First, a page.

Warning: Spoiler Alert below the jump. If you haven't read 'Inferno' yet, don;t read below the jump, I'm going to give away the plot and ending.
I recently finished reading Dan Brown's (author of The Da Vinci Code) newest book 'Inferno.' As a casual reader of the book, I found it entertaining. Brown does his typical job of keeping the action moving, mixing in some interesting conspiracy theories, making me want to visit some cities I've never been to, and making it seem like being a college professor might be cool (although I have my doubts). I didn't enjoy it as much as The Da Vinci Code, which I didn't enjoy as much Angels and Demons, but still a good read (and I refuse to accept that The Lost Symbol was written).
But, as an economist, I found the book to be complete nonsense.
Why? Read below the jump (SPOILER ALERT AGAIN).
It's good to be a Harvard symbologist.
They get all the chicks.
Anyway, I digress.
The twist in the book comes when it is revealed that the 'plague' that the nut job has developed and unleashed is not the Black Plague, which Professor Langdon has presumed all along, but rather a new genetically engineered vector virus (is that a real thing?) that will randomly alter the DNA of 1/3 of the population so that they are sterile and the resulting genetic role of the dice is hereditary. So, in the mind of the nut job (and presumably Dan Brown), the result will be a steady state in which 1/3 of the population is sterile, thus restricting the population to be 1/3 of what it is today. That's where the book ends (and yes, the 'plague' does get out and spreads around the world in less than a week).
So what problem does my inner economist have with 'Inferno'? Simple, Langdon, or Brown, or the nut job, or whoever you want to name, fails to account for the unintended consequences and resulting incentives of sterilizing 1/3 of the population. Right now, 99% of the human population (or some high number) wins the genetic lottery and is physically able to reproduce. If the supply of fertile humans is reduced by 1/3, the value of being fertile will increase. As a result, there will be societal pressure to increase the birthrate among those who win the new genetic lottery. The fertile class becomes more valuable to society, average birthrates for the fertile will increase and the infertile wil become a class of outcasts. Will this reproduction rebound effect be enough to outweigh the 1/3 decrease in the fertile population? I have no idea, but I can imagine religions and governments and the like developing policies, moral imperatives and social norms to encourage the fertile class to make more babies, thus creating a new Malthusian dilemma.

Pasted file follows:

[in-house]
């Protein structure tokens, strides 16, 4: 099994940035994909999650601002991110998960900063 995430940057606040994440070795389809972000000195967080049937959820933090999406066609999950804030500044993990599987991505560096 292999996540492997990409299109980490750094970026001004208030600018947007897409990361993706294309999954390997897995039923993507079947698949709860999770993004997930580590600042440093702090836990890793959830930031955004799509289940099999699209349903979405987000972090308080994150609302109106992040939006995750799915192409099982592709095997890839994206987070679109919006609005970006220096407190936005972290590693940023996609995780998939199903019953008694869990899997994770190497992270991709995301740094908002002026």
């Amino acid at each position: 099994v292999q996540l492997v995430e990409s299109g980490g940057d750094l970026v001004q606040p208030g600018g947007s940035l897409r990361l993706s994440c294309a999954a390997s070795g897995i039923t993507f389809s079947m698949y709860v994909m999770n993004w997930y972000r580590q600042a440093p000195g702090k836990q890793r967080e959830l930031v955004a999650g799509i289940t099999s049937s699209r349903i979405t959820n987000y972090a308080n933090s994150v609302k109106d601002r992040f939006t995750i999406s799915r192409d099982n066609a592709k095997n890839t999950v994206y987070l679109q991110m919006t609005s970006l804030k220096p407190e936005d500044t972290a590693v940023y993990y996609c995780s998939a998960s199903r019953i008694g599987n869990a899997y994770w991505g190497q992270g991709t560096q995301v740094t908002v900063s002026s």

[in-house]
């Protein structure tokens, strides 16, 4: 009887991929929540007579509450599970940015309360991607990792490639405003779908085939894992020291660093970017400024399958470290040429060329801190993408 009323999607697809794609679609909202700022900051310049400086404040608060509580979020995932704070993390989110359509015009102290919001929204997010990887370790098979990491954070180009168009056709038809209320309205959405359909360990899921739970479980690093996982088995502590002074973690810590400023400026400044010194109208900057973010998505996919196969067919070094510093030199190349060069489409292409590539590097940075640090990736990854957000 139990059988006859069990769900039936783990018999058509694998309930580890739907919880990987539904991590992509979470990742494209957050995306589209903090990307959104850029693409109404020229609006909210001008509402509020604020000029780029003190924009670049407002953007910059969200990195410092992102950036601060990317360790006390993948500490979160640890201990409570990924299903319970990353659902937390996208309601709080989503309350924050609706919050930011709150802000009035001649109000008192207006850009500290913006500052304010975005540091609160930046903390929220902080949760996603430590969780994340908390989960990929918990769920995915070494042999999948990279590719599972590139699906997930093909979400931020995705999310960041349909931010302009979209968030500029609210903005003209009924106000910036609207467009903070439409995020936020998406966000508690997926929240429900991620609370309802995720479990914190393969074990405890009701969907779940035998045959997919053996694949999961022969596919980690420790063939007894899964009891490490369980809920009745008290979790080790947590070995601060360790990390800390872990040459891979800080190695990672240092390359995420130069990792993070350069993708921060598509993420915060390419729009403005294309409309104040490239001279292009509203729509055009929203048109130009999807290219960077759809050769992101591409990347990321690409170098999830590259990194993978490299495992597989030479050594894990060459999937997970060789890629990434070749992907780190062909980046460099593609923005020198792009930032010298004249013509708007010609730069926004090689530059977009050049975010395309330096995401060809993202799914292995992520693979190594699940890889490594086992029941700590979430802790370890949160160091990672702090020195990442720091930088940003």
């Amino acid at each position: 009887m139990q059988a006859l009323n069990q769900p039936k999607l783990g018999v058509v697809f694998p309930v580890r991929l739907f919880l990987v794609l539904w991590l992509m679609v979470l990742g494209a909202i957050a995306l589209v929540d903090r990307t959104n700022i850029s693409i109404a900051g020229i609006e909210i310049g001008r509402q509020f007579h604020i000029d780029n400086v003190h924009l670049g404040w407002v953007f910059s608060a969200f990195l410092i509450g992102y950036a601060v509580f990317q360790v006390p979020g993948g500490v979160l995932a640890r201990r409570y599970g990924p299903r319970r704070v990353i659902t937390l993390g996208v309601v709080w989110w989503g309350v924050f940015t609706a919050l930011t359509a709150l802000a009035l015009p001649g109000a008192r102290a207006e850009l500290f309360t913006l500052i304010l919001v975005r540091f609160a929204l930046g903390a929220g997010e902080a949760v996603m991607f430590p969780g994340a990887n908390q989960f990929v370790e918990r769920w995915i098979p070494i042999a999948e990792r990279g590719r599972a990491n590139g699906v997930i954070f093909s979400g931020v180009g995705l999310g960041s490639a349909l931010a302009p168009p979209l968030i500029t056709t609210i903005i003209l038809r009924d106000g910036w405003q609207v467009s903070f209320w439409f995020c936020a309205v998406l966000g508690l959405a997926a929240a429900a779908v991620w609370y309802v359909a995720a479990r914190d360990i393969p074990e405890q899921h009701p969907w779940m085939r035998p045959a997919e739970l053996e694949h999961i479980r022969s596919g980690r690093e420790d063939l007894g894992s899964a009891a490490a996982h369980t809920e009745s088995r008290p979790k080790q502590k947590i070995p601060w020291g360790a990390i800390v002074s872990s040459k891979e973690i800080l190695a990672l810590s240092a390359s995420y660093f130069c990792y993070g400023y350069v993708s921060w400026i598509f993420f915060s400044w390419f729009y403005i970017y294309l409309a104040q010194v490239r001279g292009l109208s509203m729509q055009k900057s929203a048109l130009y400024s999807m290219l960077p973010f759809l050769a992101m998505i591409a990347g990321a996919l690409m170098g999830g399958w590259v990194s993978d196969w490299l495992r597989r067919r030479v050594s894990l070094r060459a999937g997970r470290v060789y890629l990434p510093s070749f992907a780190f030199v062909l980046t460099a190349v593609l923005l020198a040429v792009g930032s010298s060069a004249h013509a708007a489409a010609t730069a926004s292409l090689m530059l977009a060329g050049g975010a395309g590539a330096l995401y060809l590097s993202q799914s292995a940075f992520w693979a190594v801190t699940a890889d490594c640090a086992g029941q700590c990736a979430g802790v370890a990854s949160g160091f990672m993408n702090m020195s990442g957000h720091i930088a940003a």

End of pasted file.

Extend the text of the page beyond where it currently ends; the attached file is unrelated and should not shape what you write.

Sometimes being an economist ruins an otherwise enjoyable reading experience.